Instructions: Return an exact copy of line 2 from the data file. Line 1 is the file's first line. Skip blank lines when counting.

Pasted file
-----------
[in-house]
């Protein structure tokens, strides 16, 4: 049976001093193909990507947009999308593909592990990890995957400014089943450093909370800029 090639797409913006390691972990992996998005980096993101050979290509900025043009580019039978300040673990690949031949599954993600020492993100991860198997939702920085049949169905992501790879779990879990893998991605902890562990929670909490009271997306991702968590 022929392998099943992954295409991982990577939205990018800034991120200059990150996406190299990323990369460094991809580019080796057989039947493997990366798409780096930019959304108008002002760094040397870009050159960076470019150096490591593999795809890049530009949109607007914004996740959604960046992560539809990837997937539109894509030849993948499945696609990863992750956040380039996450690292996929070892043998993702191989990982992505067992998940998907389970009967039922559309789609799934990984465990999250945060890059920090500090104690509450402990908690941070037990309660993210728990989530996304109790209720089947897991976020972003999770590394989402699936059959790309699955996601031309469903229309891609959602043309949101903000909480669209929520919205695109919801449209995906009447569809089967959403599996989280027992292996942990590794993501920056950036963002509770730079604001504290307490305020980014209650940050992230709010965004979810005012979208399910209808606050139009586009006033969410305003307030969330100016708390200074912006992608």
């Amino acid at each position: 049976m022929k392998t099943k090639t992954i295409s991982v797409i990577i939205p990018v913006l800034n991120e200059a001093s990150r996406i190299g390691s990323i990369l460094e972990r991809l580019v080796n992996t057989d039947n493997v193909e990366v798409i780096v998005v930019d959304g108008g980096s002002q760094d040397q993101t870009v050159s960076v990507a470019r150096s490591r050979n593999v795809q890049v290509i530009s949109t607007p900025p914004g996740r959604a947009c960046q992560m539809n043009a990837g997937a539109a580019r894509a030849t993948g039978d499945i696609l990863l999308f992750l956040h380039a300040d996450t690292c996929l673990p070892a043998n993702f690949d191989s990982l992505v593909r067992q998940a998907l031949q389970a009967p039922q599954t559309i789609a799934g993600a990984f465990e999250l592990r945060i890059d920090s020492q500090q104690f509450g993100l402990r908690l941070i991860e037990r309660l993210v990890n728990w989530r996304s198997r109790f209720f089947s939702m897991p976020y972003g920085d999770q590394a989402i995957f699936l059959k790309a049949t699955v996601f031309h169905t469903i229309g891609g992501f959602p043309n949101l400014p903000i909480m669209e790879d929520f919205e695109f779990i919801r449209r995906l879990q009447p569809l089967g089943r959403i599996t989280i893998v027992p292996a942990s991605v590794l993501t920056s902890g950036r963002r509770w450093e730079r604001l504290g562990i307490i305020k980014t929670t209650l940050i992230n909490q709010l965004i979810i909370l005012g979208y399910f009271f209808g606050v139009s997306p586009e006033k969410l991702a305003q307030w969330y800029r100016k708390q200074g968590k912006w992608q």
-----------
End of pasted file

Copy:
């Protein structure tokens, strides 16, 4: 049976001093193909990507947009999308593909592990990890995957400014089943450093909370800029 090639797409913006390691972990992996998005980096993101050979290509900025043009580019039978300040673990690949031949599954993600020492993100991860198997939702920085049949169905992501790879779990879990893998991605902890562990929670909490009271997306991702968590 022929392998099943992954295409991982990577939205990018800034991120200059990150996406190299990323990369460094991809580019080796057989039947493997990366798409780096930019959304108008002002760094040397870009050159960076470019150096490591593999795809890049530009949109607007914004996740959604960046992560539809990837997937539109894509030849993948499945696609990863992750956040380039996450690292996929070892043998993702191989990982992505067992998940998907389970009967039922559309789609799934990984465990999250945060890059920090500090104690509450402990908690941070037990309660993210728990989530996304109790209720089947897991976020972003999770590394989402699936059959790309699955996601031309469903229309891609959602043309949101903000909480669209929520919205695109919801449209995906009447569809089967959403599996989280027992292996942990590794993501920056950036963002509770730079604001504290307490305020980014209650940050992230709010965004979810005012979208399910209808606050139009586009006033969410305003307030969330100016708390200074912006992608």